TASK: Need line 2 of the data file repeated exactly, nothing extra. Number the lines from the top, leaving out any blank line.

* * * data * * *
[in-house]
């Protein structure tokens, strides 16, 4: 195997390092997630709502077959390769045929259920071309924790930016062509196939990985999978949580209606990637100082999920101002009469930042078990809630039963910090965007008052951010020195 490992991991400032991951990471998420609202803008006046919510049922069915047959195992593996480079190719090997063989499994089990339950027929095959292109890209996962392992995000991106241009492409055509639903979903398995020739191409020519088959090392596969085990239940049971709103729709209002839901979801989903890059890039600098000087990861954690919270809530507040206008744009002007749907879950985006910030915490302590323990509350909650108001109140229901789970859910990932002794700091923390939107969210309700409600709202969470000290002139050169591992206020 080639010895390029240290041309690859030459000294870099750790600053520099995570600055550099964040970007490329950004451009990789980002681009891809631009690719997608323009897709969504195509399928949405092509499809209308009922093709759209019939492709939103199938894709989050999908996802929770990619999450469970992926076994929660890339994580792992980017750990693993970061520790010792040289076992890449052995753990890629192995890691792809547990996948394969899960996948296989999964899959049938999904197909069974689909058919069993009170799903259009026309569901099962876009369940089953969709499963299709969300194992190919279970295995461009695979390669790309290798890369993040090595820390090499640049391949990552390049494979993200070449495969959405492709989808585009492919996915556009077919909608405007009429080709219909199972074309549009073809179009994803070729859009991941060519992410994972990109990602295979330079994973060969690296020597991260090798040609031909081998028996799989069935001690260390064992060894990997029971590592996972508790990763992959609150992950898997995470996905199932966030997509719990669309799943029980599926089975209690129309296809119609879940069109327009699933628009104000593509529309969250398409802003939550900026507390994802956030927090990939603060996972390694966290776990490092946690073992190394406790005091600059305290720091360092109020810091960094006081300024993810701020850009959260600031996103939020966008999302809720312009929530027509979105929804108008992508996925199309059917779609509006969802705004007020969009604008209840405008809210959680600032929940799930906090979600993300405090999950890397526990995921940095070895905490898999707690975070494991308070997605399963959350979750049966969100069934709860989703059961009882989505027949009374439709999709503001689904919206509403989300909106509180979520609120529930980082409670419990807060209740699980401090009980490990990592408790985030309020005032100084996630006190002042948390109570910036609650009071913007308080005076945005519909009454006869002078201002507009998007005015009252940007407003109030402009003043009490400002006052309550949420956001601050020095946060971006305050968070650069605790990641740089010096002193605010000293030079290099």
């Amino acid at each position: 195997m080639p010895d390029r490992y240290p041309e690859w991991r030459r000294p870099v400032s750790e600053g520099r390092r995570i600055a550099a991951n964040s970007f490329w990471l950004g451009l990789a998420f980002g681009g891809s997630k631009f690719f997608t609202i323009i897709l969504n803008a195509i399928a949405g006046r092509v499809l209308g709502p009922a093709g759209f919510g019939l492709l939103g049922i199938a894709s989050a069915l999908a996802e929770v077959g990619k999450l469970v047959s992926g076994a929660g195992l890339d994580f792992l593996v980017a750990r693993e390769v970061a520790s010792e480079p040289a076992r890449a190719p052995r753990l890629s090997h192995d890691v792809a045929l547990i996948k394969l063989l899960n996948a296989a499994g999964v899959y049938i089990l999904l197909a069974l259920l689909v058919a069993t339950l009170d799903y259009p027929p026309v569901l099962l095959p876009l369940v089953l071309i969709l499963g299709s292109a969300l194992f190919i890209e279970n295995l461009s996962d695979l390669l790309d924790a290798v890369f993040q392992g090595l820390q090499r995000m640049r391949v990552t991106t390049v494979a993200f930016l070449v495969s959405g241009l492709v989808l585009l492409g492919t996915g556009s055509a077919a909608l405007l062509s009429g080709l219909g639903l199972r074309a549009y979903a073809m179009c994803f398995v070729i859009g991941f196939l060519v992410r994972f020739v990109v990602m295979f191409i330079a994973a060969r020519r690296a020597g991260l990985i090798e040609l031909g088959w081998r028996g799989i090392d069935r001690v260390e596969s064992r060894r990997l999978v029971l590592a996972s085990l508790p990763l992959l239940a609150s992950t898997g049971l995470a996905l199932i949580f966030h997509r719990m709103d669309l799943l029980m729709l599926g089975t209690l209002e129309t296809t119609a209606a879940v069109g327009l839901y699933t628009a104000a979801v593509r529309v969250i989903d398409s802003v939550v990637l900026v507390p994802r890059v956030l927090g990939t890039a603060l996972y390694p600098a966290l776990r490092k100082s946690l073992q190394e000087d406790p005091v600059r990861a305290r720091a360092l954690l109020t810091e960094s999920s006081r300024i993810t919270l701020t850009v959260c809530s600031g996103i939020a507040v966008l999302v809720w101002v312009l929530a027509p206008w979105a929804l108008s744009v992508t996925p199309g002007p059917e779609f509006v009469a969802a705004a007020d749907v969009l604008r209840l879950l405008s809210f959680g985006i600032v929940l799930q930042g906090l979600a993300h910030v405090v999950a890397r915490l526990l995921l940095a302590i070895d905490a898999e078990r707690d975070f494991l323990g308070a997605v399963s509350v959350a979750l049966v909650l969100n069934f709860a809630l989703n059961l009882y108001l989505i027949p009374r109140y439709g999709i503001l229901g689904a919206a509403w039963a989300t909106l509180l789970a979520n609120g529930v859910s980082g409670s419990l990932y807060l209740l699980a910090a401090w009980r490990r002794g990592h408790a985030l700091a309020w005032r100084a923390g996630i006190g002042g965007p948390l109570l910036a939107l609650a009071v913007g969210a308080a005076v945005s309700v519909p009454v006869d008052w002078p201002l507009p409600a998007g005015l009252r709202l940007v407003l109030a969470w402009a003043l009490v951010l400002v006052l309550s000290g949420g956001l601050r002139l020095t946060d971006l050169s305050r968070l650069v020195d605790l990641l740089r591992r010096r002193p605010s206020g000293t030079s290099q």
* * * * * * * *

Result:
């Protein structure tokens, strides 16, 4: 195997390092997630709502077959390769045929259920071309924790930016062509196939990985999978949580209606990637100082999920101002009469930042078990809630039963910090965007008052951010020195 490992991991400032991951990471998420609202803008006046919510049922069915047959195992593996480079190719090997063989499994089990339950027929095959292109890209996962392992995000991106241009492409055509639903979903398995020739191409020519088959090392596969085990239940049971709103729709209002839901979801989903890059890039600098000087990861954690919270809530507040206008744009002007749907879950985006910030915490302590323990509350909650108001109140229901789970859910990932002794700091923390939107969210309700409600709202969470000290002139050169591992206020 080639010895390029240290041309690859030459000294870099750790600053520099995570600055550099964040970007490329950004451009990789980002681009891809631009690719997608323009897709969504195509399928949405092509499809209308009922093709759209019939492709939103199938894709989050999908996802929770990619999450469970992926076994929660890339994580792992980017750990693993970061520790010792040289076992890449052995753990890629192995890691792809547990996948394969899960996948296989999964899959049938999904197909069974689909058919069993009170799903259009026309569901099962876009369940089953969709499963299709969300194992190919279970295995461009695979390669790309290798890369993040090595820390090499640049391949990552390049494979993200070449495969959405492709989808585009492919996915556009077919909608405007009429080709219909199972074309549009073809179009994803070729859009991941060519992410994972990109990602295979330079994973060969690296020597991260090798040609031909081998028996799989069935001690260390064992060894990997029971590592996972508790990763992959609150992950898997995470996905199932966030997509719990669309799943029980599926089975209690129309296809119609879940069109327009699933628009104000593509529309969250398409802003939550900026507390994802956030927090990939603060996972390694966290776990490092946690073992190394406790005091600059305290720091360092109020810091960094006081300024993810701020850009959260600031996103939020966008999302809720312009929530027509979105929804108008992508996925199309059917779609509006969802705004007020969009604008209840405008809210959680600032929940799930906090979600993300405090999950890397526990995921940095070895905490898999707690975070494991308070997605399963959350979750049966969100069934709860989703059961009882989505027949009374439709999709503001689904919206509403989300909106509180979520609120529930980082409670419990807060209740699980401090009980490990990592408790985030309020005032100084996630006190002042948390109570910036609650009071913007308080005076945005519909009454006869002078201002507009998007005015009252940007407003109030402009003043009490400002006052309550949420956001601050020095946060971006305050968070650069605790990641740089010096002193605010000293030079290099």